Negotiating an end to the almost half-century of violent conflict in Colombia is in itself complex due to the multidimensionality of such long lasting war. But, in the Colombian case, these peace talks are taking place with two additional aggravating factors. One is that the peace talks are taking place while the war is escalating on the ground, motivating each actor to strengthen their negotiating position. This is compounded by the politics of a presidential electoral campaign with two competing agendas: one of peace and one of peace detraction.
The armed conflict and electoral politics may affect the course of negotiations unless the Juan Manuel Santos government takes steps to de-escalate the war, which could deny the detractors of peace the chance to manipulate public opinion in favor of the continuation of the war. Former president Alvaro Uribe Velez and his latifundistas companions use every insurgent attack to discredit the utility of the Havana talks. This socioeconomic group amassed its fortunes during the war and feels threatened that a negotiated peace might result in reform that will redistribute land.
In this respect it is important to note that the Revolutionary Armed Forces of Colombia (FARC) have introduced two important documents outlining its vision on land reform and sustainable rural development. FARC’s proposals draw on the serious debate between peasant groups and experts that is gaining support by raising the specter of land reform. The FARC’s proposals would modernize the antiquated land registries that have served the latifundios so well since colonial times. These proposals stress democratizing access to property, granting constitutional protection to the subsistence peasant economy and communal land of the Colombo-African communities and the indigenous people, and the protection of natural reserves from the encroachments of national and international capital, land speculators, and mining corporations.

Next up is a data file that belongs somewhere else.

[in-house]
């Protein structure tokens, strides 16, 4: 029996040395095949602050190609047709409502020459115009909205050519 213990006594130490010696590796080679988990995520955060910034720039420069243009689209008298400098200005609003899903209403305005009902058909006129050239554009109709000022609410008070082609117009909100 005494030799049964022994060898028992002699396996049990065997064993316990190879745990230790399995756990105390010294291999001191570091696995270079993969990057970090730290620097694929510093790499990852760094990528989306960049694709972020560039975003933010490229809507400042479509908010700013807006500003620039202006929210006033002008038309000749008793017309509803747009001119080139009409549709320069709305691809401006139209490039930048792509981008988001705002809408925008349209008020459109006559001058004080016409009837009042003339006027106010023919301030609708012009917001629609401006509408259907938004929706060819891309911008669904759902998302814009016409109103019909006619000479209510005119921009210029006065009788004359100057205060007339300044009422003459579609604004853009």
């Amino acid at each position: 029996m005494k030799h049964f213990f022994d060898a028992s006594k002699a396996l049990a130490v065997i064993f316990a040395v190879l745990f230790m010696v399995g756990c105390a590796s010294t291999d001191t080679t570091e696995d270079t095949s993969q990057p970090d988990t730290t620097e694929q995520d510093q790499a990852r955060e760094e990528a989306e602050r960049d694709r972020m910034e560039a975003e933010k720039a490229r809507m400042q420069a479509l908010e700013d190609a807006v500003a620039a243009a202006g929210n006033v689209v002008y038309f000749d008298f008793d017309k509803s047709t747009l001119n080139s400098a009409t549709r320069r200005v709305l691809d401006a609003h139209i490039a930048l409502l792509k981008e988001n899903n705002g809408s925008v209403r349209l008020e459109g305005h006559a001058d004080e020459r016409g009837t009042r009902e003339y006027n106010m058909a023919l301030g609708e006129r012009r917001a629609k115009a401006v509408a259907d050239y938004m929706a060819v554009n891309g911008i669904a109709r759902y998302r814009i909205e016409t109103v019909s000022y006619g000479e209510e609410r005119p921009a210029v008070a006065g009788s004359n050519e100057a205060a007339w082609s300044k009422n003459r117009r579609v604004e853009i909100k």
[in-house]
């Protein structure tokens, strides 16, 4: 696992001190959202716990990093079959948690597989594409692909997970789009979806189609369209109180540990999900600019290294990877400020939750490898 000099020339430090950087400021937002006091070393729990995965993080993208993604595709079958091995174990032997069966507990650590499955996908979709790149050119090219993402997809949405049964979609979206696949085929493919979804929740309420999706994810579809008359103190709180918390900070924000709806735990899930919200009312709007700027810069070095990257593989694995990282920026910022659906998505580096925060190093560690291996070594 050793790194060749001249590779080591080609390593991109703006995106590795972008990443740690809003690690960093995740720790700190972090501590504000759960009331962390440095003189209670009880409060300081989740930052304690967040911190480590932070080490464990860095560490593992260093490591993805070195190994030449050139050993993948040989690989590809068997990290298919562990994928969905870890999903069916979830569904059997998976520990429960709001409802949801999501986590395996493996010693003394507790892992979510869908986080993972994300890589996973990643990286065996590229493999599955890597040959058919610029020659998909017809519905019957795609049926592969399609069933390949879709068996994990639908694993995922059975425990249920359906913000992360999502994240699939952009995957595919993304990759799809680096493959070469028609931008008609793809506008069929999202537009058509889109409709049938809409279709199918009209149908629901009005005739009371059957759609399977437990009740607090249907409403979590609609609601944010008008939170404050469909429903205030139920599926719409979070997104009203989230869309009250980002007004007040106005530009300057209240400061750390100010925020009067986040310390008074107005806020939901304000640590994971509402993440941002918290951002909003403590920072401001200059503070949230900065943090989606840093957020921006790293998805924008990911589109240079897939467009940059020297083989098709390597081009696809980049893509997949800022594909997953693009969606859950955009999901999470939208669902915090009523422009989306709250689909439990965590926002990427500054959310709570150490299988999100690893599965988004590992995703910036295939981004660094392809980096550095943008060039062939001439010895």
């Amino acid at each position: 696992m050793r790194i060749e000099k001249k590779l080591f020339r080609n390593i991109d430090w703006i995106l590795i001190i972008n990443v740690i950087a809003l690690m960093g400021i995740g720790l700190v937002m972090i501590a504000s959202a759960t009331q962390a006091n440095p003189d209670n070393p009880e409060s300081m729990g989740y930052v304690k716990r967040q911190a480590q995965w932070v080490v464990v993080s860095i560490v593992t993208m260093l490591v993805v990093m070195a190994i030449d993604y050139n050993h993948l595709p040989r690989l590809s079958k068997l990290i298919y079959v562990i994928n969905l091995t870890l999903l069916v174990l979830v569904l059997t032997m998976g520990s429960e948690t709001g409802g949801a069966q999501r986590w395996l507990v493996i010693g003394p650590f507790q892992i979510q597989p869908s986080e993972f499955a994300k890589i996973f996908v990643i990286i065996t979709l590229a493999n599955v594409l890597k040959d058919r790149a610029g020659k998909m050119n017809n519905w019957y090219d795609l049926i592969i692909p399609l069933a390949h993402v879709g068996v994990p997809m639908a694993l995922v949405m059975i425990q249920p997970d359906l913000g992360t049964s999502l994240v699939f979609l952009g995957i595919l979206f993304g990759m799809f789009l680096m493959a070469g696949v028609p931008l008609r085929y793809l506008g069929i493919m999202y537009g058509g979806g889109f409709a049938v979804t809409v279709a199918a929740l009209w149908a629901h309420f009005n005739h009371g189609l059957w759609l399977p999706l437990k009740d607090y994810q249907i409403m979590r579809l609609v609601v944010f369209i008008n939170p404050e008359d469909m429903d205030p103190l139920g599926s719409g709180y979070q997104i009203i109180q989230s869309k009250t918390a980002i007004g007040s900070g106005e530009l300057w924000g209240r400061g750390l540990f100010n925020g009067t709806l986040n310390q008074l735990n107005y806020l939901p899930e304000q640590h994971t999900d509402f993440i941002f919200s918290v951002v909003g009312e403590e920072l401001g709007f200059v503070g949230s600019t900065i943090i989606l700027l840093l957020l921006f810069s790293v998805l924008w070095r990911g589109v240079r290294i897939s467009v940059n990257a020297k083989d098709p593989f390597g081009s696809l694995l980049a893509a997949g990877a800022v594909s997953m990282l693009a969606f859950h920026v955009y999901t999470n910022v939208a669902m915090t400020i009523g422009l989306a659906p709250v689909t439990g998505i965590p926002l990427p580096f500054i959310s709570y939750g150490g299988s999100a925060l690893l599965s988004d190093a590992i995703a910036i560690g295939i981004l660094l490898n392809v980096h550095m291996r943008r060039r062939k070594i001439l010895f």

Hence, FARC’s military operations and articulation of its agrarian reforms are both unwittingly helping the detractors by galvanizing the opposition. This is the dialectics of conflicts and social contradiction at its best—a la Marx.
Nazih Richani is the Director of Latin American studies at Kean University. He blogs at nacla.org/blog/cuadernos-colombianos.